As of the first week of September I have officially started querying my first YA novel! I’ve been working on it for about 2 years and it’s a project I’m very proud of. I’m hoping it will eventually make a life for itself beyond my laptop.
Now for the most agonizing part: querying.
For those of you who haven’t queried yet, it’s a lot of “hurry up and wait.” You spend months and years working on a book, then a query, then a synopsis, finally send it out, and then nothing. For days/weeks/months you wait to get a response from an agent. Some agents don’t even respond unless they’re interested, so then it’s a painfully slow wait to see if maybe they will be interested at that 30 day mark or if it’s the dreaded and annoying no-reponse-means-no. Even a form rejection letter is better than nothing, but still, sometimes you have to sit on your hands and watch your email box for weeks before you can do anything.
So why not just keep querying you ask? Well, it’s best to query in small batches. Yes, it sucks to wait, but it’s worth it. Depending on the feedback you get actually says a lot about your query letter.
If you get asked for more material, or even a very personalized rejection letter, you’re doing something right. The query’s job is to grab the attention of the agent, so if you’ve got them hooked enough to read more of your story then you know you’re on the right track. (Not everyone who asks for material ends up wanting to represent you though, but again, it’s a start!) A personalized rejection letter also means you got their attention, but that they don’t think it will fit their list. It’s the best kind of rejection, even if it hurts a little at first.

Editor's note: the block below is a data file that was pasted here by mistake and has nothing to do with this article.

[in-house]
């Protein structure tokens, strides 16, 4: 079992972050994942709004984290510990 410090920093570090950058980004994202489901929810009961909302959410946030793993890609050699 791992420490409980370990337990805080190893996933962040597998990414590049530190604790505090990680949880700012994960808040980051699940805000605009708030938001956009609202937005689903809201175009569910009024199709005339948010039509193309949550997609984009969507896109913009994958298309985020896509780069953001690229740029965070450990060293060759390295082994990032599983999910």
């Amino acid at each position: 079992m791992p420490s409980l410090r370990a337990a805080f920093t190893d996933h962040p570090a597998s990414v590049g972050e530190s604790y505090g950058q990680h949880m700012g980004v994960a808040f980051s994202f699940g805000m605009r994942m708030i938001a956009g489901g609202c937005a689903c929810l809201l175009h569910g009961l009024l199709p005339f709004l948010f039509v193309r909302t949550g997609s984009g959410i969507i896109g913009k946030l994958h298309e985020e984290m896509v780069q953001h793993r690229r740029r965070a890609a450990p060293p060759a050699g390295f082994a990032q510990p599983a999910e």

But let’s say you send out 6 query letters and get no responses or only form rejection letters. At this time I’d suggest overhauling the query letter. It’s annoying, but it’s necessary. Think of it like a back of the book summary, it needs to get people’s attention. Test your out on your family, co-workers, and critique partners. If you’re a member of Sub it Club or SCBWI, then you can have other writers give you help as well. Read successful query letters and hooks. The hook is that one sentence that grabs you from the get-go, and for me it’s the hardest thing about a query letter! Writing is hard, and writing query letters is no exception. Do your homework, don’t be afraid to scrap your initial idea, and find writers and people you trust to support you in the process.
Remember, writing is art. Some people are going to love it, some will be indifferent, and some will never read it in a million years. That’s life, and that’s the industry. Rejections are not necessarily a reflection on your writing, remember that! Don’t give up after a few rejections, all of us have them, and if you’re lucky to get a personalized letter, keep it and read it once and a while. They keep you going. Trust me.
Querying a “new” book is such a mixed bag. It’s exciting and terrifying. I tell people I’m querying and they act like I’m getting published tomorrow, when in reality it’s starting a long process of hard work, rejection, and small victories. I’ve already gotten one rejection letter that I’m happy to say was personalized and kind. It’s still a rejection, but there’s going to be many more where that came from, and all I can say is I’m crossing my fingers that this journey will be worth it in the long run.